One of the biggest issues that electronic engineers face when designing analog to digital conversion circuitry is the noise levels that interfere with a good and accurate sampling of the analog signal. For this reason, it is critical to have an anti-alias filter before the sampling of the signal. There are many considerations in the process of choosing the best anti-alias filter for your design. The following are a few of them.
You need to compute the Nyquist frequency
The Nyquist frequency is where your data conversion will not see an alias signal and is simply half the frequency of the analog-digital converter's sampling rate. Ideally, you want to keep your data sampling below this frequency, but this is not always possible. When you go beyond the Nyquist frequency, you will want to use an anti-alias filter to solve the problem of sampling error. Once you know this frequency, it will be the starting point of finding the right filter.
There are three main filter types to choose from
The most used filters by engineers are the Bessel, Butterworth, and Chebyshev. Each filter is designed with a different configuration of poles. This is simply the configuration of capacitors and inductors. However, the differences in these configurations produce pronounced differences in signal response. In addition, the response can be further refined by a greater number of poles. Learn more about your options by contacting companies that supply Bessel anti-alias filters.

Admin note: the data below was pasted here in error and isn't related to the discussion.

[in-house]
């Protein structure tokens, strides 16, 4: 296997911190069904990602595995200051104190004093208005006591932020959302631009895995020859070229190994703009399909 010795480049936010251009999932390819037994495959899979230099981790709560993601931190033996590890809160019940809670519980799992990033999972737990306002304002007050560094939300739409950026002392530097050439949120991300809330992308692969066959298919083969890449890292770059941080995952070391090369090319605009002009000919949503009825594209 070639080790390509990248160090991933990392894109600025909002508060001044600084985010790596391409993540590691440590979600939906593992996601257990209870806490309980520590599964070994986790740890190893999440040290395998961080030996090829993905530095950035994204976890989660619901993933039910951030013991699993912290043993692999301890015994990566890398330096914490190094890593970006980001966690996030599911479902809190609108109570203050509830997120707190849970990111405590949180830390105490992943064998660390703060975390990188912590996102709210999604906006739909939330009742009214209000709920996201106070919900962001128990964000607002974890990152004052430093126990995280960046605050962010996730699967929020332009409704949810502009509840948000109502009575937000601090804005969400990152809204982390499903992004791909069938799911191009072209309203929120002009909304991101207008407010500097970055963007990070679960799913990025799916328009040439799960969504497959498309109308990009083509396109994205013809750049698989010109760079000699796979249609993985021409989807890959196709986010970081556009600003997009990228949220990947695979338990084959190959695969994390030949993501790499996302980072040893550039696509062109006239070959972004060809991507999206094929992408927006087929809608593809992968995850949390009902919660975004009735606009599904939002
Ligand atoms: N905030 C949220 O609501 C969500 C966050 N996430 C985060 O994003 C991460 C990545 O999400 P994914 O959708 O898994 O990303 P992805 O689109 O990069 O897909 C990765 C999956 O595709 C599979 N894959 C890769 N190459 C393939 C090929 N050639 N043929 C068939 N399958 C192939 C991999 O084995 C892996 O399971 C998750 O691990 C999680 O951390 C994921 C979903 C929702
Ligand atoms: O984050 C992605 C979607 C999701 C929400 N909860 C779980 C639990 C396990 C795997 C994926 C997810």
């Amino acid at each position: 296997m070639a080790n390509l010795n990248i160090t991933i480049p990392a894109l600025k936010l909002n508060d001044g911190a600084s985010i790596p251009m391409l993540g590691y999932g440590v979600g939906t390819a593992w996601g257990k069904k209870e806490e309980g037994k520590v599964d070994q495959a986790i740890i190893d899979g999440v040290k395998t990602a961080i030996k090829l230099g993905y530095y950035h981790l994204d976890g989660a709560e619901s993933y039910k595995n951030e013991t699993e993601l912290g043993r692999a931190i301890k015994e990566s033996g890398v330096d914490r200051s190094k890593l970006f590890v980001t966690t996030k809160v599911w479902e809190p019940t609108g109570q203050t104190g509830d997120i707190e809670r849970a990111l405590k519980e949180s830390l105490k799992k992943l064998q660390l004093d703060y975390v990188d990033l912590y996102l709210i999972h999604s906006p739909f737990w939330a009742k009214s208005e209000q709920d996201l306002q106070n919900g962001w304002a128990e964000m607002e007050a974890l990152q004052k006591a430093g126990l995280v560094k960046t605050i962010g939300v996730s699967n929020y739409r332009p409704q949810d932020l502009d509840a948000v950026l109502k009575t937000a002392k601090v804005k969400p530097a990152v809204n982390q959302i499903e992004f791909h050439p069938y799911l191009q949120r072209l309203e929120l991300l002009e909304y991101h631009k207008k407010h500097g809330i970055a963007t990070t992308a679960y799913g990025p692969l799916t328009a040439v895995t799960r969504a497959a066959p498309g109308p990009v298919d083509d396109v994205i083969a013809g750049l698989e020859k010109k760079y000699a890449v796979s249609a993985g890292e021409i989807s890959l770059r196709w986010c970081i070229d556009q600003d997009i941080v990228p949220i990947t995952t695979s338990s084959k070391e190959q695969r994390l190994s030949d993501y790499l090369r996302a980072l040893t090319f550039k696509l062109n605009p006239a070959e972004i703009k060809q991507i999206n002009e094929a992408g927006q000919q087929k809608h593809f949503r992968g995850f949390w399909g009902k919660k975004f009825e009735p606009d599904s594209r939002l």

There is a trade-off between step-response and frequency
Because of this trade-off, you need to decide where your emphasis will be with your filter response. If your signal will be encoded for time domain, then your choice will be a Bessel filter, as the characteristics of step-response are vastly superior to those of the Butterworth and Chebyshev. However, if your design will be for frequency domain encoding, you should focus on either the Butterworth or the Chebyshev filters. The latter filter has a sharper frequency cut-off than the Butterworth filter, but there is a greater settling time of the signal after the cut-off frequency.
If you are an electronic engineer who is designing an analog to digital conversion circuit, the key to an accurate sampling of the analog signal is eliminating any alias signal. Of course, if you can sample within the parameters of the ADC, there will be no problem, but if you exceed the Nyquist frequency, you will have an issue with an alias signal. You can use a filter to get an accurate sampling of the analog signal. Learn more by contacting anti-alias filter companies.